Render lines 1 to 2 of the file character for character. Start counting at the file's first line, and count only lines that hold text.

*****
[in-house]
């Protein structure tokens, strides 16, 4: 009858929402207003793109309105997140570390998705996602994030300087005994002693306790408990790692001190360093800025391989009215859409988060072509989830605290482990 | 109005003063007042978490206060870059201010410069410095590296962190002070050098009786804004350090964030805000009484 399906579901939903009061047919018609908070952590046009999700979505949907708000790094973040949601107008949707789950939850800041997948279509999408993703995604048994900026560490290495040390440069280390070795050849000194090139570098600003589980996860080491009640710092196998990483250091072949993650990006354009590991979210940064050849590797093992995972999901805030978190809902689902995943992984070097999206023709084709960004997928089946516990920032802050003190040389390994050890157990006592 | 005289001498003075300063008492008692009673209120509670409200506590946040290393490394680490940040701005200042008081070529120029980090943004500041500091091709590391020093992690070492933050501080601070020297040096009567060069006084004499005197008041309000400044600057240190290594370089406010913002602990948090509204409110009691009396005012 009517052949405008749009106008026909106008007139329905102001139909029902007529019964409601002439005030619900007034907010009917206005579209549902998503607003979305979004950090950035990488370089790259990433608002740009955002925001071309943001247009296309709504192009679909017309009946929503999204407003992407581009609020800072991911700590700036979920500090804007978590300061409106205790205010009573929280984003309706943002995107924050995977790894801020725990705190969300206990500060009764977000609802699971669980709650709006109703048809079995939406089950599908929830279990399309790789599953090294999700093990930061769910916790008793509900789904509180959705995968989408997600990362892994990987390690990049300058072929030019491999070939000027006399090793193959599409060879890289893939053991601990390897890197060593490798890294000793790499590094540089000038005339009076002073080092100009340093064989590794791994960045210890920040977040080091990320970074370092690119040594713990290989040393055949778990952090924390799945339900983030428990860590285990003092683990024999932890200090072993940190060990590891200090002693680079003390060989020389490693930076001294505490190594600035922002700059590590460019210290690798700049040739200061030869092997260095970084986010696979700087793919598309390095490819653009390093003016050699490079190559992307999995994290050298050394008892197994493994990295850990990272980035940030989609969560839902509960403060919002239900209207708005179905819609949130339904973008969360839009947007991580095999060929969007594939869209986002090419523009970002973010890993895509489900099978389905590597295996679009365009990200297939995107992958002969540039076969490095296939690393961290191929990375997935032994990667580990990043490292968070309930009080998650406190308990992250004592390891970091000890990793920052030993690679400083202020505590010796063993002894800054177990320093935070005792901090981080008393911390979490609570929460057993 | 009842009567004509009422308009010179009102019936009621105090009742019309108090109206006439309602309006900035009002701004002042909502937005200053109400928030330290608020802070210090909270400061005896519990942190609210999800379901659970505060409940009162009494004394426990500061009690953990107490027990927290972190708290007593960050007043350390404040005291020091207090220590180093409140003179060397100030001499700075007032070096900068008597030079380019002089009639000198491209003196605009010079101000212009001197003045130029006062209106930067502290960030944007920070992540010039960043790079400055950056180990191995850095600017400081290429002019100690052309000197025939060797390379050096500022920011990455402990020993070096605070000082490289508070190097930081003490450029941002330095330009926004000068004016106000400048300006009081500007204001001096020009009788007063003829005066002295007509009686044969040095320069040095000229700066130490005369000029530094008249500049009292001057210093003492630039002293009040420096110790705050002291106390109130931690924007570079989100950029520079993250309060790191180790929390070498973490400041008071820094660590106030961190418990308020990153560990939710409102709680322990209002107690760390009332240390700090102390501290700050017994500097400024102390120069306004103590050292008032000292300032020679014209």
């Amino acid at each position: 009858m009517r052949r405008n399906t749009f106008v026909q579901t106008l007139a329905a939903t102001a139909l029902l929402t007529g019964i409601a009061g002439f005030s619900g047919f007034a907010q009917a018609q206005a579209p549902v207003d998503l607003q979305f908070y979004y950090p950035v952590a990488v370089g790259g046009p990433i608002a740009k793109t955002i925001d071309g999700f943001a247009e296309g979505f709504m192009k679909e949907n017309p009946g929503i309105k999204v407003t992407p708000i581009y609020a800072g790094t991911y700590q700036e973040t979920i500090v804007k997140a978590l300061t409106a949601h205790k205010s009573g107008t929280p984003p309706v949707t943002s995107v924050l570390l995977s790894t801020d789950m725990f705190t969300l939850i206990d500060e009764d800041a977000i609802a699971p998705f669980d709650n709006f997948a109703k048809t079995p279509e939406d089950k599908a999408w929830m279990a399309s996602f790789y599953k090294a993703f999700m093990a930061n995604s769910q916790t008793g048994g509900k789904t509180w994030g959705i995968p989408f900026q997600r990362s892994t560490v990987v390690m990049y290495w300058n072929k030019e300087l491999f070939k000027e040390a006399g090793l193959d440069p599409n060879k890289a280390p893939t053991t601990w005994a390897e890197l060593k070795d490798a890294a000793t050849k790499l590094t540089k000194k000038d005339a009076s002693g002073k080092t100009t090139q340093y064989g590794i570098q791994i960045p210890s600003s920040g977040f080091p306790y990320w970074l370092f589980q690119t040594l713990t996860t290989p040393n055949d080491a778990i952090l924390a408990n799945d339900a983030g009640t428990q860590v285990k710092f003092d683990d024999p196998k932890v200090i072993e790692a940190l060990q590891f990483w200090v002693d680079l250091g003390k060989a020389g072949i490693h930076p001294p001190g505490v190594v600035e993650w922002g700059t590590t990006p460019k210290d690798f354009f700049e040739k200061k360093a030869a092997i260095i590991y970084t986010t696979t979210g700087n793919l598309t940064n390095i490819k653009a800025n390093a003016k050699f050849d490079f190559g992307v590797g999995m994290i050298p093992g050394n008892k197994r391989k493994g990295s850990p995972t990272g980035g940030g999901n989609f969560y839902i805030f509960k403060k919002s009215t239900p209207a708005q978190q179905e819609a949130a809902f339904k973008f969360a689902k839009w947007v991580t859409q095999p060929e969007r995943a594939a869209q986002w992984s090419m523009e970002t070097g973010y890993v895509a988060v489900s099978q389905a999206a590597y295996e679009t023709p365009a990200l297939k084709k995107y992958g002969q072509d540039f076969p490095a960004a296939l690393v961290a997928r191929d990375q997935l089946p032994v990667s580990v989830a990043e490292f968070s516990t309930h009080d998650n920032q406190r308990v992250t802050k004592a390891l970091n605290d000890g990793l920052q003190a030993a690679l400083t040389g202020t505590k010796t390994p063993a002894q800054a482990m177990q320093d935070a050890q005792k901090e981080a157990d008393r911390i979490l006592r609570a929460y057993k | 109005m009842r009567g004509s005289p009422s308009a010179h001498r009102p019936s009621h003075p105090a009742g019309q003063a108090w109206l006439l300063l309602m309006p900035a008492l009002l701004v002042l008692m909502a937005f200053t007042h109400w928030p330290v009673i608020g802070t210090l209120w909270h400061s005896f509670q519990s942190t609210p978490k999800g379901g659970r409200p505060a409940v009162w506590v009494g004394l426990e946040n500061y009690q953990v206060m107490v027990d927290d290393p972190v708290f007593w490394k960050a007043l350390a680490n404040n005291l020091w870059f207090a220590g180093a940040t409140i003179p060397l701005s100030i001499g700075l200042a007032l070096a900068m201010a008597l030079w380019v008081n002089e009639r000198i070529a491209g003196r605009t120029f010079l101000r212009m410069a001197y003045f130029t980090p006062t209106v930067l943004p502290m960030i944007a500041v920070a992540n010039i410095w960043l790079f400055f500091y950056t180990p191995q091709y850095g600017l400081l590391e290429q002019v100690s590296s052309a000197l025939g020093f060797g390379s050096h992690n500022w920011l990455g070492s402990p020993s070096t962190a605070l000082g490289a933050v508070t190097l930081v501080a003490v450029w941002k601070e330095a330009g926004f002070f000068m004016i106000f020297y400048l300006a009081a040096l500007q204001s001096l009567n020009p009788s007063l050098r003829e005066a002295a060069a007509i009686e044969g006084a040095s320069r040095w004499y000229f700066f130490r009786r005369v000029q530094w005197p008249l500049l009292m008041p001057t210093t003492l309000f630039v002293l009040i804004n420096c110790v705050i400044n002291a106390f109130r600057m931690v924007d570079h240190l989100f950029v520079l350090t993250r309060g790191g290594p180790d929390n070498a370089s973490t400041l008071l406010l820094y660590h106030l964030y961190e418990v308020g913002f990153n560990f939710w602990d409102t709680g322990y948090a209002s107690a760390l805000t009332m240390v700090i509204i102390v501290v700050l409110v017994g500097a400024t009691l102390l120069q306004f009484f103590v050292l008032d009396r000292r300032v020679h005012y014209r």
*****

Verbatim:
[in-house]
């Protein structure tokens, strides 16, 4: 009858929402207003793109309105997140570390998705996602994030300087005994002693306790408990790692001190360093800025391989009215859409988060072509989830605290482990 | 109005003063007042978490206060870059201010410069410095590296962190002070050098009786804004350090964030805000009484 399906579901939903009061047919018609908070952590046009999700979505949907708000790094973040949601107008949707789950939850800041997948279509999408993703995604048994900026560490290495040390440069280390070795050849000194090139570098600003589980996860080491009640710092196998990483250091072949993650990006354009590991979210940064050849590797093992995972999901805030978190809902689902995943992984070097999206023709084709960004997928089946516990920032802050003190040389390994050890157990006592 | 005289001498003075300063008492008692009673209120509670409200506590946040290393490394680490940040701005200042008081070529120029980090943004500041500091091709590391020093992690070492933050501080601070020297040096009567060069006084004499005197008041309000400044600057240190290594370089406010913002602990948090509204409110009691009396005012 009517052949405008749009106008026909106008007139329905102001139909029902007529019964409601002439005030619900007034907010009917206005579209549902998503607003979305979004950090950035990488370089790259990433608002740009955002925001071309943001247009296309709504192009679909017309009946929503999204407003992407581009609020800072991911700590700036979920500090804007978590300061409106205790205010009573929280984003309706943002995107924050995977790894801020725990705190969300206990500060009764977000609802699971669980709650709006109703048809079995939406089950599908929830279990399309790789599953090294999700093990930061769910916790008793509900789904509180959705995968989408997600990362892994990987390690990049300058072929030019491999070939000027006399090793193959599409060879890289893939053991601990390897890197060593490798890294000793790499590094540089000038005339009076002073080092100009340093064989590794791994960045210890920040977040080091990320970074370092690119040594713990290989040393055949778990952090924390799945339900983030428990860590285990003092683990024999932890200090072993940190060990590891200090002693680079003390060989020389490693930076001294505490190594600035922002700059590590460019210290690798700049040739200061030869092997260095970084986010696979700087793919598309390095490819653009390093003016050699490079190559992307999995994290050298050394008892197994493994990295850990990272980035940030989609969560839902509960403060919002239900209207708005179905819609949130339904973008969360839009947007991580095999060929969007594939869209986002090419523009970002973010890993895509489900099978389905590597295996679009365009990200297939995107992958002969540039076969490095296939690393961290191929990375997935032994990667580990990043490292968070309930009080998650406190308990992250004592390891970091000890990793920052030993690679400083202020505590010796063993002894800054177990320093935070005792901090981080008393911390979490609570929460057993 | 009842009567004509009422308009010179009102019936009621105090009742019309108090109206006439309602309006900035009002701004002042909502937005200053109400928030330290608020802070210090909270400061005896519990942190609210999800379901659970505060409940009162009494004394426990500061009690953990107490027990927290972190708290007593960050007043350390404040005291020091207090220590180093409140003179060397100030001499700075007032070096900068008597030079380019002089009639000198491209003196605009010079101000212009001197003045130029006062209106930067502290960030944007920070992540010039960043790079400055950056180990191995850095600017400081290429002019100690052309000197025939060797390379050096500022920011990455402990020993070096605070000082490289508070190097930081003490450029941002330095330009926004000068004016106000400048300006009081500007204001001096020009009788007063003829005066002295007509009686044969040095320069040095000229700066130490005369000029530094008249500049009292001057210093003492630039002293009040420096110790705050002291106390109130931690924007570079989100950029520079993250309060790191180790929390070498973490400041008071820094660590106030961190418990308020990153560990939710409102709680322990209002107690760390009332240390700090102390501290700050017994500097400024102390120069306004103590050292008032000292300032020679014209």